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City limits

9 December 2011 By Peter Thal Larsen

The City of London may regret David Cameron’s euro isolation. Britain’s prime minister opted out of a pan-European deal to save the euro zone after failing to secure special protection for the UK financial services industry. But his stand leaves Britain’s dominant economic sector exposed – both in Europe and at home.

Britain had little to lose and much to gain from a successful euro zone summit. If the single currency collapses, the UK economy and its financial system would suffer. Meanwhile, the proposed fiscal reforms designed to help restore confidence in the euro zone do not directly affect European Union countries outside the single currency.

However, the deep schism in Cameron’s Conservative party over Europe made it almost impossible for the prime minister to agree to major changes to EU treaties without some concession. So Cameron asked for a veto over new financial regulations that might otherwise be approved by a qualified majority of EU members. When his demand was refused, he walked away. The remaining 26 countries will now press ahead – though national parliaments and voters may yet derail the agreement.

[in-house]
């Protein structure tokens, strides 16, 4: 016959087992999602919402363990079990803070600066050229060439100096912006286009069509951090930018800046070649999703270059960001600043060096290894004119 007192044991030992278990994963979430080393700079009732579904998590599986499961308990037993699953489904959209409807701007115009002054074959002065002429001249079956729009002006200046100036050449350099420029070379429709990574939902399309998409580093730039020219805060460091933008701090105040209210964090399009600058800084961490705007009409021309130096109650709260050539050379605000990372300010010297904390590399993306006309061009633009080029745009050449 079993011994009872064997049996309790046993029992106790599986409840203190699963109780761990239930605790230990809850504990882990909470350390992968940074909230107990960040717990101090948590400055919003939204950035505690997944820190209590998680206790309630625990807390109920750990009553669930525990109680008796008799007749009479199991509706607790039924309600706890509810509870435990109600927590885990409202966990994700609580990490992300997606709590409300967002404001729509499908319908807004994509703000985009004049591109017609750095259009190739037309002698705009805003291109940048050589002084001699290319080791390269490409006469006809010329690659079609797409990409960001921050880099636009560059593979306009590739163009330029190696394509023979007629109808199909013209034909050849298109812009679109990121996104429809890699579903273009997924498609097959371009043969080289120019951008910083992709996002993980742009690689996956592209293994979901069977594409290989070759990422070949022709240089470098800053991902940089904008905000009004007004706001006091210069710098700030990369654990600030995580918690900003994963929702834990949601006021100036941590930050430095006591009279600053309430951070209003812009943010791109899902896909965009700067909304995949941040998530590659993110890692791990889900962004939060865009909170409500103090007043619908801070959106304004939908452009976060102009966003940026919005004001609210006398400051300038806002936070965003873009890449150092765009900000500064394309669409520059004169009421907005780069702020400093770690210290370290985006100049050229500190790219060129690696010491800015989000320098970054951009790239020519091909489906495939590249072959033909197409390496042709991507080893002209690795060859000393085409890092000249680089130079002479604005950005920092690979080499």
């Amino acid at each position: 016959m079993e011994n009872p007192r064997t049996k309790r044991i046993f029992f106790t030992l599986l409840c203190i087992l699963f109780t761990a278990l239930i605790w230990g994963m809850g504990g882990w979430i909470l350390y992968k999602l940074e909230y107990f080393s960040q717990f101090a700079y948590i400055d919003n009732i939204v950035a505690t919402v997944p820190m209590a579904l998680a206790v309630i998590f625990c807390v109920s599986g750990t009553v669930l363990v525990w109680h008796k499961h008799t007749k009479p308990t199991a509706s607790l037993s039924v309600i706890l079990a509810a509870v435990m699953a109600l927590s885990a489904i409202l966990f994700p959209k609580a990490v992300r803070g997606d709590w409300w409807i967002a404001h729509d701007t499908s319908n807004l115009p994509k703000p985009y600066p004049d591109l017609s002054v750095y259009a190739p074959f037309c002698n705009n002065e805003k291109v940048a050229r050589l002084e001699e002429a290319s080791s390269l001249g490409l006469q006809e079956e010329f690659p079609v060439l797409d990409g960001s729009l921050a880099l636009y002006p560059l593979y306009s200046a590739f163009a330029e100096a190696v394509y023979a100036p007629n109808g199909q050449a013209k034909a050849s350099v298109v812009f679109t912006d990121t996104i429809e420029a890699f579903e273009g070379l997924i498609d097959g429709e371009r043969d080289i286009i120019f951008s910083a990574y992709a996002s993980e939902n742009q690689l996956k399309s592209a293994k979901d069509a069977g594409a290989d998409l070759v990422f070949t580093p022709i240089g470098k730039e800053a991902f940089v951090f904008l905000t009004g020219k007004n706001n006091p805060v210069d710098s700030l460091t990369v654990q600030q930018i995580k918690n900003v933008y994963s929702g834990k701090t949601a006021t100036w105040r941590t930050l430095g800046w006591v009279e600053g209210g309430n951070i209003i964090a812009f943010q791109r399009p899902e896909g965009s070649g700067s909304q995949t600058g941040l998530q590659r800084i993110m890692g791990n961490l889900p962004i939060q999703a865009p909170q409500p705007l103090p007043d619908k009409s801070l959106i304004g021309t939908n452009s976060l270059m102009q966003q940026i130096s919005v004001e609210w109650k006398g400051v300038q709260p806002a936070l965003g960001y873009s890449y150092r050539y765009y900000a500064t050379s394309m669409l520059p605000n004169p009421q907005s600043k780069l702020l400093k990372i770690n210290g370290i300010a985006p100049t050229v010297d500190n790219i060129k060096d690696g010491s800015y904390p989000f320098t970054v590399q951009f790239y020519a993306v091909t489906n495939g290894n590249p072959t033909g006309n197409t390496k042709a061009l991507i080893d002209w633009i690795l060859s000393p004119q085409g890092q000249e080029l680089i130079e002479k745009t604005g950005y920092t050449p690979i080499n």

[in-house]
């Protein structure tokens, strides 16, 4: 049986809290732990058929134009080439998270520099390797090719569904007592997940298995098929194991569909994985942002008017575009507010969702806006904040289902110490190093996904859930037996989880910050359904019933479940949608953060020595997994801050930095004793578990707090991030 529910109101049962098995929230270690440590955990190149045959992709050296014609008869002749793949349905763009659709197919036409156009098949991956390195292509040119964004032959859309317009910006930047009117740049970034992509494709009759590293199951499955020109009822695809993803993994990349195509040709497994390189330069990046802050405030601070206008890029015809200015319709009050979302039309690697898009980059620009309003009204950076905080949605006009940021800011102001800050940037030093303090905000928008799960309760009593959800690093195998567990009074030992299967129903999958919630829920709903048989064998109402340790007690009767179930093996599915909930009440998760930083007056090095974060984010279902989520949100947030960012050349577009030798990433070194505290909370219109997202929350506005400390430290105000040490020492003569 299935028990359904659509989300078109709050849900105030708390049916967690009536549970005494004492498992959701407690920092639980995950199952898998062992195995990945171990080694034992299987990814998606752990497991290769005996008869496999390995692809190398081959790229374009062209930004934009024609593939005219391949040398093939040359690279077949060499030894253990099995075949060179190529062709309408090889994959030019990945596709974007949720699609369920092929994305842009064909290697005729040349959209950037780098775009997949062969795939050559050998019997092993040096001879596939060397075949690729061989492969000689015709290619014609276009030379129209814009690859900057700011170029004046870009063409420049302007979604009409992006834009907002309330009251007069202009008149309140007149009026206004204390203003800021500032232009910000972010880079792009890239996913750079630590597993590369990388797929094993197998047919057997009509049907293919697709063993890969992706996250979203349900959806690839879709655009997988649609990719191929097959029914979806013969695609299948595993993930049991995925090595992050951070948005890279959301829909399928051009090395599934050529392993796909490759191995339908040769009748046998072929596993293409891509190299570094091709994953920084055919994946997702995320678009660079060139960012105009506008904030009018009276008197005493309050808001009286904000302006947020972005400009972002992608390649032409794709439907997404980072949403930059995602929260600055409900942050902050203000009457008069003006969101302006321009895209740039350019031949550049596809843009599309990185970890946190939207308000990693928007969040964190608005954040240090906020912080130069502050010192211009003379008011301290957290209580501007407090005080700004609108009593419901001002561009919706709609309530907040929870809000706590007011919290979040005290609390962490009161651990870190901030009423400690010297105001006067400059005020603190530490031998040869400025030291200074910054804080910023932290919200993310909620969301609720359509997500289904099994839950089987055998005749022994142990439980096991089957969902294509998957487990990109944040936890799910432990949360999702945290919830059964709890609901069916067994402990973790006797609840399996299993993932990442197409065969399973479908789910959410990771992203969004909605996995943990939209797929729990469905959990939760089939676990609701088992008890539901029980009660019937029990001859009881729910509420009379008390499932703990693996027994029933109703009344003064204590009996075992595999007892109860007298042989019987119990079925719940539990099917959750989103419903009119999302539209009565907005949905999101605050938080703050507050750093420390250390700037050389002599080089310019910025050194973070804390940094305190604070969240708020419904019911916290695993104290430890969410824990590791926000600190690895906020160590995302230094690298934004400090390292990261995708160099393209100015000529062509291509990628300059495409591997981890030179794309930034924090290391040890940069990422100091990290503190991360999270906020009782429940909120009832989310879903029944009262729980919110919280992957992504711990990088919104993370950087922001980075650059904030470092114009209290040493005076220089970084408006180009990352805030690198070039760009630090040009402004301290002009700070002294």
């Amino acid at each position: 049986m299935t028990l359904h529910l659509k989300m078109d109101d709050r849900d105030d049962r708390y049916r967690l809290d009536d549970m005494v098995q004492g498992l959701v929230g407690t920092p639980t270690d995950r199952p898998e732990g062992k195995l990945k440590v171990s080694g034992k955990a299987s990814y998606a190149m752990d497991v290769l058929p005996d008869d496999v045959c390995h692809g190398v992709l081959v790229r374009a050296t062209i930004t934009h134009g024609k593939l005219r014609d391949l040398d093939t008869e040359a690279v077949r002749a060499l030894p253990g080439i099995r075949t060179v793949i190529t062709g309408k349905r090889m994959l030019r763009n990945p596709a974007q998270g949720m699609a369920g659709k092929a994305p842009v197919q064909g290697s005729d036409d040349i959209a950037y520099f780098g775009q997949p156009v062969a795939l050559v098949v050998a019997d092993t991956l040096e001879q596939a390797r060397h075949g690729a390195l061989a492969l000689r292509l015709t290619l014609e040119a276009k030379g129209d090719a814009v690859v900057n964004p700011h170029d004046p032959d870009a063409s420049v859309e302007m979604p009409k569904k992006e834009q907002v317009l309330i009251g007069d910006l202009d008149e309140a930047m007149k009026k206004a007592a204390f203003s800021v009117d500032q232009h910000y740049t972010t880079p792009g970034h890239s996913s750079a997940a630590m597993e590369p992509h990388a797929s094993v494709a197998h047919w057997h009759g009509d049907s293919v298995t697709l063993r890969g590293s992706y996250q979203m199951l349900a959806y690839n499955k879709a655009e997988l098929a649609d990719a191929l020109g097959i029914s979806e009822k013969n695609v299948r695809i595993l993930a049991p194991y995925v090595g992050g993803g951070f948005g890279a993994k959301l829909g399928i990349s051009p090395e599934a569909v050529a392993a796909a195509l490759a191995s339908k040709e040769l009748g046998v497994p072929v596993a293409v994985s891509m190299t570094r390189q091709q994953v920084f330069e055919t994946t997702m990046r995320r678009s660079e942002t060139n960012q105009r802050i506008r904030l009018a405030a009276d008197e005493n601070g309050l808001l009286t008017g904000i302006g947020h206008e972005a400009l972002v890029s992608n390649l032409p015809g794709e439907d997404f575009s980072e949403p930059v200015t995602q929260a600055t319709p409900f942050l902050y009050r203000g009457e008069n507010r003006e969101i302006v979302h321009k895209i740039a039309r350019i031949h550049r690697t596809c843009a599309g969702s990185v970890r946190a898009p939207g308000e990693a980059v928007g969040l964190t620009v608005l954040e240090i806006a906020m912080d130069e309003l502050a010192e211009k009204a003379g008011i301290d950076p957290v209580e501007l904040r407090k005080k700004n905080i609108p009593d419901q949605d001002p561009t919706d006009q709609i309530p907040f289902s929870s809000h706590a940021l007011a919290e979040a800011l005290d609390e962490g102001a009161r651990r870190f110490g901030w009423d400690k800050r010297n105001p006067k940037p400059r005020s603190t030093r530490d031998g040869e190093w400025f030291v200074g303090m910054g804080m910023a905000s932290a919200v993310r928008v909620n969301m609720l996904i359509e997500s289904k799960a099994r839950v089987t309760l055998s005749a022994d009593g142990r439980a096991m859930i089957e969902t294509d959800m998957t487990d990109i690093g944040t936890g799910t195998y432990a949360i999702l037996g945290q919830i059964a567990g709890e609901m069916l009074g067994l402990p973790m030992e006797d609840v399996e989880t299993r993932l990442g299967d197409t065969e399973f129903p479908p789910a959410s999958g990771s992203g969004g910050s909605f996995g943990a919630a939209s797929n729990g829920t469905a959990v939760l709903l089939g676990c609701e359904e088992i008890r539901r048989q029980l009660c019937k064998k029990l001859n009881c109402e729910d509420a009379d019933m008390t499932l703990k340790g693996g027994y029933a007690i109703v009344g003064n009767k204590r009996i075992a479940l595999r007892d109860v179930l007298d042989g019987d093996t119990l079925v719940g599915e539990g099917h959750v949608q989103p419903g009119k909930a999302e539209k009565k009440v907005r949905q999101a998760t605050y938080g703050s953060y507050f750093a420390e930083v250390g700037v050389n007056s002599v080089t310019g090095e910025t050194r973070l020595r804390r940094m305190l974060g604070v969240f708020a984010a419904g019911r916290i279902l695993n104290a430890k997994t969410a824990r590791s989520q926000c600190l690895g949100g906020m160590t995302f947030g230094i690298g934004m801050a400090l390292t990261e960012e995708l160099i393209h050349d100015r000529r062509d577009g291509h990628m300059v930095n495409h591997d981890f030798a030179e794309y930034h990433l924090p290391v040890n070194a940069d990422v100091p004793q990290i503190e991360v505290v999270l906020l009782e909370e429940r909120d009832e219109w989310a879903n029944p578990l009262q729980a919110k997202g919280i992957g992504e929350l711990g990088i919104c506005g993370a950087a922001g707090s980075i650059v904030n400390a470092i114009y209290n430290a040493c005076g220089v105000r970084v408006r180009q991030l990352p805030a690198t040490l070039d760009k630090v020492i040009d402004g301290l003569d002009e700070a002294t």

Opposition politicians in Britain will no doubt criticise Cameron for sacrificing the country’s international reputation in order to protect greedy speculators. The reality is more nuanced: for example, the government has been pushing to retain the right to force banks to hold more capital than the minimum level demanded by Brussels. But the City of London is already a target for public outrage over growing inequality. It isn’t helped by getting caught in the political cross fire.

Likewise, London will now find it harder to attract allies in the EU. Some proposed European rules seem designed to disadvantage the City: the European Central Bank’s demand that clearing of euro-denominated financial products be done in the euro zone looks particularly egregious. But others, such as the European Commission’s flawed regulations for credit ratings agencies, should face opposition outside London as well.

In the long run, Cameron’s stand may even undermine Britain’s membership of the EU, as well as the free capital flows and access to the single market that comes with it. It is hard to see how taking that risk was in the City of London’s interest.


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